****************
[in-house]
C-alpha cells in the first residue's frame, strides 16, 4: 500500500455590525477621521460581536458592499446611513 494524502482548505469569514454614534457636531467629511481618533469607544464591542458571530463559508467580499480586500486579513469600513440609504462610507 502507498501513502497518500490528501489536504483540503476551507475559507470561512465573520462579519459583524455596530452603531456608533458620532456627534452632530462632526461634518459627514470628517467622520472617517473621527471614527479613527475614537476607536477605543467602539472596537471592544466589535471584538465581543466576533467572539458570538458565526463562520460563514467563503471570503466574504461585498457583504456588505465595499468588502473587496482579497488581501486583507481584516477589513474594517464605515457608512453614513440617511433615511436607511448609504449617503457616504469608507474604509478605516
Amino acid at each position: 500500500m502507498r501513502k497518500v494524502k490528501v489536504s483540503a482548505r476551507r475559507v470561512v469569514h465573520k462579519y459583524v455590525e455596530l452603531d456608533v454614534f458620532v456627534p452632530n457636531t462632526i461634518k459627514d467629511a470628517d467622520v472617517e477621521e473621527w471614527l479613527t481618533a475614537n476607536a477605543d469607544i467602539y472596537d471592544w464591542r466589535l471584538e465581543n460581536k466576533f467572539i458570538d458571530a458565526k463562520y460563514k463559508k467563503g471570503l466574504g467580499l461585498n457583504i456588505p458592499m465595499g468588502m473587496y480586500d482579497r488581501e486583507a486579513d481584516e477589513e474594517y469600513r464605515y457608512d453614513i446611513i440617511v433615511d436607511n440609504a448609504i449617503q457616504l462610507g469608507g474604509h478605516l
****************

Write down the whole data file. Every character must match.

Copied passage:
[in-house]
C-alpha cells in the first residue's frame, strides 16, 4: 500500500455590525477621521460581536458592499446611513 494524502482548505469569514454614534457636531467629511481618533469607544464591542458571530463559508467580499480586500486579513469600513440609504462610507 502507498501513502497518500490528501489536504483540503476551507475559507470561512465573520462579519459583524455596530452603531456608533458620532456627534452632530462632526461634518459627514470628517467622520472617517473621527471614527479613527475614537476607536477605543467602539472596537471592544466589535471584538465581543466576533467572539458570538458565526463562520460563514467563503471570503466574504461585498457583504456588505465595499468588502473587496482579497488581501486583507481584516477589513474594517464605515457608512453614513440617511433615511436607511448609504449617503457616504469608507474604509478605516
Amino acid at each position: 500500500m502507498r501513502k497518500v494524502k490528501v489536504s483540503a482548505r476551507r475559507v470561512v469569514h465573520k462579519y459583524v455590525e455596530l452603531d456608533v454614534f458620532v456627534p452632530n457636531t462632526i461634518k459627514d467629511a470628517d467622520v472617517e477621521e473621527w471614527l479613527t481618533a475614537n476607536a477605543d469607544i467602539y472596537d471592544w464591542r466589535l471584538e465581543n460581536k466576533f467572539i458570538d458571530a458565526k463562520y460563514k463559508k467563503g471570503l466574504g467580499l461585498n457583504i456588505p458592499m465595499g468588502m473587496y480586500d482579497r488581501e486583507a486579513d481584516e477589513e474594517y469600513r464605515y457608512d453614513i446611513i440617511v433615511d436607511n440609504a448609504i449617503q457616504l462610507g469608507g474604509h478605516l